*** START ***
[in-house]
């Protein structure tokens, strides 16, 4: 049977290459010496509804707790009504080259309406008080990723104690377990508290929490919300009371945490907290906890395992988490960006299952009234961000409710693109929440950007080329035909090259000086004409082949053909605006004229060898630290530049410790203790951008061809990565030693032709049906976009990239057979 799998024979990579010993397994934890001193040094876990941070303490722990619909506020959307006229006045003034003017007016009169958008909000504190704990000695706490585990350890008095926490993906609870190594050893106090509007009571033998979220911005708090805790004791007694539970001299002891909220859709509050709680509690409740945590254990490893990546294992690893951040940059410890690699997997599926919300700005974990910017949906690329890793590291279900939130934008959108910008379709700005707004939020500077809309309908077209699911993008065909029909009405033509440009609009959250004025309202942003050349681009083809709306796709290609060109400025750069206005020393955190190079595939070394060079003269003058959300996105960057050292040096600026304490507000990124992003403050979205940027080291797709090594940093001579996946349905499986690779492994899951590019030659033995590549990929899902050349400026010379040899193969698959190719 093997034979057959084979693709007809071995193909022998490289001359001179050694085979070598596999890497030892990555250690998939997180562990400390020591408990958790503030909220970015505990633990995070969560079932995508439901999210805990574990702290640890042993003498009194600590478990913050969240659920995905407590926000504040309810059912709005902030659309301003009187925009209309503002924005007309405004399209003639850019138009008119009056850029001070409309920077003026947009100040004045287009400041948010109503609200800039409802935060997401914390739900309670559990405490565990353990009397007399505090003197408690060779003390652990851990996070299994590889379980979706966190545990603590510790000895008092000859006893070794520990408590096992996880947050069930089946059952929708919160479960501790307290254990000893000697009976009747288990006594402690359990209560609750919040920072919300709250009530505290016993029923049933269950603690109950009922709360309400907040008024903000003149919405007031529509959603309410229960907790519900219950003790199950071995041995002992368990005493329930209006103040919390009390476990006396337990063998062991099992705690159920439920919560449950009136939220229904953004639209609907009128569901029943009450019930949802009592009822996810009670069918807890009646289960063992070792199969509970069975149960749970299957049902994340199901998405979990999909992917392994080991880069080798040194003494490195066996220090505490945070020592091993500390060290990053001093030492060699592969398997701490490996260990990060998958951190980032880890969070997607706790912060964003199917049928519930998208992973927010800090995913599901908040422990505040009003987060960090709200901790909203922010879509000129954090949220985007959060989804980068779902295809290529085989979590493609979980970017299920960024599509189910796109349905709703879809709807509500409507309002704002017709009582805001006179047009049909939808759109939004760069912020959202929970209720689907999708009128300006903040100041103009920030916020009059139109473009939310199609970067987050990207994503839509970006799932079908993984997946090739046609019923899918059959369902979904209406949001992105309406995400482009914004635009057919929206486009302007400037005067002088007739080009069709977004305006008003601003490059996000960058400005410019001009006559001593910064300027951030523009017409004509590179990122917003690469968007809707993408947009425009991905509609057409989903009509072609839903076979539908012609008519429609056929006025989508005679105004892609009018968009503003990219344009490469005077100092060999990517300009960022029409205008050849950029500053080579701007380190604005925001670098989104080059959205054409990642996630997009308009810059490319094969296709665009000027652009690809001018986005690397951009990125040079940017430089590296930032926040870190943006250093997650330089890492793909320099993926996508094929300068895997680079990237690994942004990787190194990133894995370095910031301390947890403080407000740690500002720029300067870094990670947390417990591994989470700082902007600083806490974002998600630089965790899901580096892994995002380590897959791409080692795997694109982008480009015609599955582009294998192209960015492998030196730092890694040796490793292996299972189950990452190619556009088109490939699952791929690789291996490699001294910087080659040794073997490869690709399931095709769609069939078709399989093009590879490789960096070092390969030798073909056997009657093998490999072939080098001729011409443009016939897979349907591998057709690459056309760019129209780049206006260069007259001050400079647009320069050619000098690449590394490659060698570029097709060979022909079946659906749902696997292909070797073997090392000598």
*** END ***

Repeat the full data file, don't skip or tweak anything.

[in-house]
């Protein structure tokens, strides 16, 4: 049977290459010496509804707790009504080259309406008080990723104690377990508290929490919300009371945490907290906890395992988490960006299952009234961000409710693109929440950007080329035909090259000086004409082949053909605006004229060898630290530049410790203790951008061809990565030693032709049906976009990239057979 799998024979990579010993397994934890001193040094876990941070303490722990619909506020959307006229006045003034003017007016009169958008909000504190704990000695706490585990350890008095926490993906609870190594050893106090509007009571033998979220911005708090805790004791007694539970001299002891909220859709509050709680509690409740945590254990490893990546294992690893951040940059410890690699997997599926919300700005974990910017949906690329890793590291279900939130934008959108910008379709700005707004939020500077809309309908077209699911993008065909029909009405033509440009609009959250004025309202942003050349681009083809709306796709290609060109400025750069206005020393955190190079595939070394060079003269003058959300996105960057050292040096600026304490507000990124992003403050979205940027080291797709090594940093001579996946349905499986690779492994899951590019030659033995590549990929899902050349400026010379040899193969698959190719 093997034979057959084979693709007809071995193909022998490289001359001179050694085979070598596999890497030892990555250690998939997180562990400390020591408990958790503030909220970015505990633990995070969560079932995508439901999210805990574990702290640890042993003498009194600590478990913050969240659920995905407590926000504040309810059912709005902030659309301003009187925009209309503002924005007309405004399209003639850019138009008119009056850029001070409309920077003026947009100040004045287009400041948010109503609200800039409802935060997401914390739900309670559990405490565990353990009397007399505090003197408690060779003390652990851990996070299994590889379980979706966190545990603590510790000895008092000859006893070794520990408590096992996880947050069930089946059952929708919160479960501790307290254990000893000697009976009747288990006594402690359990209560609750919040920072919300709250009530505290016993029923049933269950603690109950009922709360309400907040008024903000003149919405007031529509959603309410229960907790519900219950003790199950071995041995002992368990005493329930209006103040919390009390476990006396337990063998062991099992705690159920439920919560449950009136939220229904953004639209609907009128569901029943009450019930949802009592009822996810009670069918807890009646289960063992070792199969509970069975149960749970299957049902994340199901998405979990999909992917392994080991880069080798040194003494490195066996220090505490945070020592091993500390060290990053001093030492060699592969398997701490490996260990990060998958951190980032880890969070997607706790912060964003199917049928519930998208992973927010800090995913599901908040422990505040009003987060960090709200901790909203922010879509000129954090949220985007959060989804980068779902295809290529085989979590493609979980970017299920960024599509189910796109349905709703879809709807509500409507309002704002017709009582805001006179047009049909939808759109939004760069912020959202929970209720689907999708009128300006903040100041103009920030916020009059139109473009939310199609970067987050990207994503839509970006799932079908993984997946090739046609019923899918059959369902979904209406949001992105309406995400482009914004635009057919929206486009302007400037005067002088007739080009069709977004305006008003601003490059996000960058400005410019001009006559001593910064300027951030523009017409004509590179990122917003690469968007809707993408947009425009991905509609057409989903009509072609839903076979539908012609008519429609056929006025989508005679105004892609009018968009503003990219344009490469005077100092060999990517300009960022029409205008050849950029500053080579701007380190604005925001670098989104080059959205054409990642996630997009308009810059490319094969296709665009000027652009690809001018986005690397951009990125040079940017430089590296930032926040870190943006250093997650330089890492793909320099993926996508094929300068895997680079990237690994942004990787190194990133894995370095910031301390947890403080407000740690500002720029300067870094990670947390417990591994989470700082902007600083806490974002998600630089965790899901580096892994995002380590897959791409080692795997694109982008480009015609599955582009294998192209960015492998030196730092890694040796490793292996299972189950990452190619556009088109490939699952791929690789291996490699001294910087080659040794073997490869690709399931095709769609069939078709399989093009590879490789960096070092390969030798073909056997009657093998490999072939080098001729011409443009016939897979349907591998057709690459056309760019129209780049206006260069007259001050400079647009320069050619000098690449590394490659060698570029097709060979022909079946659906749902696997292909070797073997090392000598």